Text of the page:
Significant differences in attitudes toward smoking cessation are reported between two generations of smokers in Northern Appalachia in new research from Roswell Park Cancer Institute (RPCI). The qualitative study about beliefs, attitudes and experiences of current and former smokers in Northern Appalachian communities, published online ahead of print in the Journal of Community Health, contributes novel information about smoking cessation.
"This novel study offers a better understanding of the perspectives of younger and older, current and former smokers in Northern Appalachia and will inform improvements to relevant cessation interventions. Ultimately, the goal is to improve the health status among this underserved and at-risk population," says Elisa Rodriguez, PhD, lead author of the study and Assistant Professor of Oncology in the Office of Cancer Health Disparities Research and the Center For Personalized Medicine at RPCI.
Northern Appalachia contains 14 New York state counties, including Chautauqua County. This region is designated as a medically underserved area. Participants were recruited from three small towns within Chautauqua County where the smoking rate, at 25.3%, is much higher than the New York state average. Six focus groups with 54 participants total were stratified by two age groups: (a) 18-39 years old and (b) 40 years and older. Among the participants, 50% had less than a high school education; 39% were Medicaid recipients; and more than 60% reported household incomes of less than $15,000. Overall, 83% reported being a current smoker and smoking status did not differ by age group.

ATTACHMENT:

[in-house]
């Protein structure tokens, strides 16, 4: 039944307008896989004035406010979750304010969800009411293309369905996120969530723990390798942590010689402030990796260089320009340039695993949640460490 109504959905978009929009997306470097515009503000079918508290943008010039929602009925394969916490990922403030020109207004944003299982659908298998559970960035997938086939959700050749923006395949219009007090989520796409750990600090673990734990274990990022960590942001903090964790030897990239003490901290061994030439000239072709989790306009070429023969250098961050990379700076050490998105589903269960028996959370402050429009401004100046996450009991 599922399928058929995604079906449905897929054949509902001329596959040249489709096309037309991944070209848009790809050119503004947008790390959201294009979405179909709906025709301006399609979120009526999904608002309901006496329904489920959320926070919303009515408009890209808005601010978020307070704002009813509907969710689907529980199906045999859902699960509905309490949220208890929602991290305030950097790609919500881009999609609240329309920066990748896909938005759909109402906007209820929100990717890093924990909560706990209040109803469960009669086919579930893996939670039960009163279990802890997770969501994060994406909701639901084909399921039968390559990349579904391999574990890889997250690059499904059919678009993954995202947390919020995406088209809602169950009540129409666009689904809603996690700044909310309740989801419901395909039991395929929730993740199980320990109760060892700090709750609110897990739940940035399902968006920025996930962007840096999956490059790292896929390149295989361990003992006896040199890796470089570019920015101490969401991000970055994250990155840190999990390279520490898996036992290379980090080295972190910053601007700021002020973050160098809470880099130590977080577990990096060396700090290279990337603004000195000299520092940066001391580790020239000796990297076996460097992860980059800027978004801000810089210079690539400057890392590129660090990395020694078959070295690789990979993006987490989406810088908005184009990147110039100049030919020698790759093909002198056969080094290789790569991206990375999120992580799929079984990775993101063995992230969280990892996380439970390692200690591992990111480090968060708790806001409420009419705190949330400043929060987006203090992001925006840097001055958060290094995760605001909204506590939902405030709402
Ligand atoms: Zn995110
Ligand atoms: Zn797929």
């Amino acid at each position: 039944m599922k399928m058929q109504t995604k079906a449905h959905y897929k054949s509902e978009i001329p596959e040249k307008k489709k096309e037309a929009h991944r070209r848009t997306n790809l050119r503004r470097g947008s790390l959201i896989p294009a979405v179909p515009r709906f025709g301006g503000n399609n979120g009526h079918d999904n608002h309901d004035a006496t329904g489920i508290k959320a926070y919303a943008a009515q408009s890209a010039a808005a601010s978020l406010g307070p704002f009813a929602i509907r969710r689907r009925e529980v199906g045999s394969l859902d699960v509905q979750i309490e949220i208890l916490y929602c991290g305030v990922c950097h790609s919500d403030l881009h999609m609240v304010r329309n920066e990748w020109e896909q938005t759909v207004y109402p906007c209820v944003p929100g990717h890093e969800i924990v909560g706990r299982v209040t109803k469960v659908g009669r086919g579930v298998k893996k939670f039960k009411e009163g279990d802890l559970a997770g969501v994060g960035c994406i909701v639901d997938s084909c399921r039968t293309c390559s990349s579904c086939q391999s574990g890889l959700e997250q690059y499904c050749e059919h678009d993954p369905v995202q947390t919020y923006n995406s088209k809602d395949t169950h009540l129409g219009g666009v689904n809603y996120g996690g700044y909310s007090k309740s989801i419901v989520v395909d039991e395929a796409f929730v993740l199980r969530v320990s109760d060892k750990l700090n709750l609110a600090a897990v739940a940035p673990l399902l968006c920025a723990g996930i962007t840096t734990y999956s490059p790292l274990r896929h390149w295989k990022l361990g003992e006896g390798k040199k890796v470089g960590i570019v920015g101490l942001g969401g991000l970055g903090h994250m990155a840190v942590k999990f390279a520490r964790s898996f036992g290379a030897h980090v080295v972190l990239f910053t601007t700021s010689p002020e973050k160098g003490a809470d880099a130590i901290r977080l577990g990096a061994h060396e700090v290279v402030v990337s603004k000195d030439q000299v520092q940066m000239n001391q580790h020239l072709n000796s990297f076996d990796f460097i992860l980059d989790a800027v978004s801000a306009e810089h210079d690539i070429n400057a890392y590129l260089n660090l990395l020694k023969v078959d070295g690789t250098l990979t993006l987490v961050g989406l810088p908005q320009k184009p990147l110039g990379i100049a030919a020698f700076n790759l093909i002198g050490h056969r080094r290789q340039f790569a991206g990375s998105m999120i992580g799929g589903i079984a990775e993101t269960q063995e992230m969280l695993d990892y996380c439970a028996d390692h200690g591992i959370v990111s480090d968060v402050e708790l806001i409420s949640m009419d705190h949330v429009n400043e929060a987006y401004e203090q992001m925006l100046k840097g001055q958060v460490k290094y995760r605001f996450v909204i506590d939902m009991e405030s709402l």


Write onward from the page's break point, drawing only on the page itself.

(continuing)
This study found that young smokers continue to report less worry and less recognition of the difficulty of quitting smoking. Younger smokers also reported no desire to be approached about their tobacco use within a discussion of an addictive health problem that requires assistance. Conversely, participants age 40 and older more readily acknowledged the health risks of smoking and had a greater interest in quitting assistance.
Other results include:
- On the role of government and tobacco companies in smoking: Participants ages 18-39 acknowledged their role in quitting smoking yet they also stated the perception that the tobacco companies profited from their habit. Participants in the 40+ age group blamed the government for not protecting them from tobacco companies or addiction.
- Behavior and practices with the use of social media and the Internet: Social-media use was common among both age groups. Neither age group discussed the use of the Internet for health-related purposes.
- Automated calling with quit-smoking messages: Both age groups expressed limited receptivity to receiving automated calls with tips on quitting smoking.
- Attitudes toward media and public service announcements regarding smoking cessation: The 18-39 age group was familiar with New York State Smokers' Quitline commercials and talked about how those advertisements influenced their willingness to stop smoking. Although identical questions were asked of both groups, the 40+ age group did not discuss or offer commentary about the commercials.
"The findings from this study add both novel and important information about the beliefs, attitudes and experiences of current and former smokers living in an understudied area of Northern Appalachia. Future studies should further explore the application of innovative smoking cessation interventions within Appalachian communities that make use of social media and other novel technologies," adds Dr. Rodriguez.
Martin Mahoney, MD, PhD, senior author of the research and Professor of Oncology in the Department of Medicine at RPCI, adds, "This study demonstrated that the Appalachian population confronts increased health risks associated with tobacco use when compared to many of their national counterparts. Therefore, it is essential to focus efforts on preventive health-care programs with an emphasis on tobacco control and smoking cessation."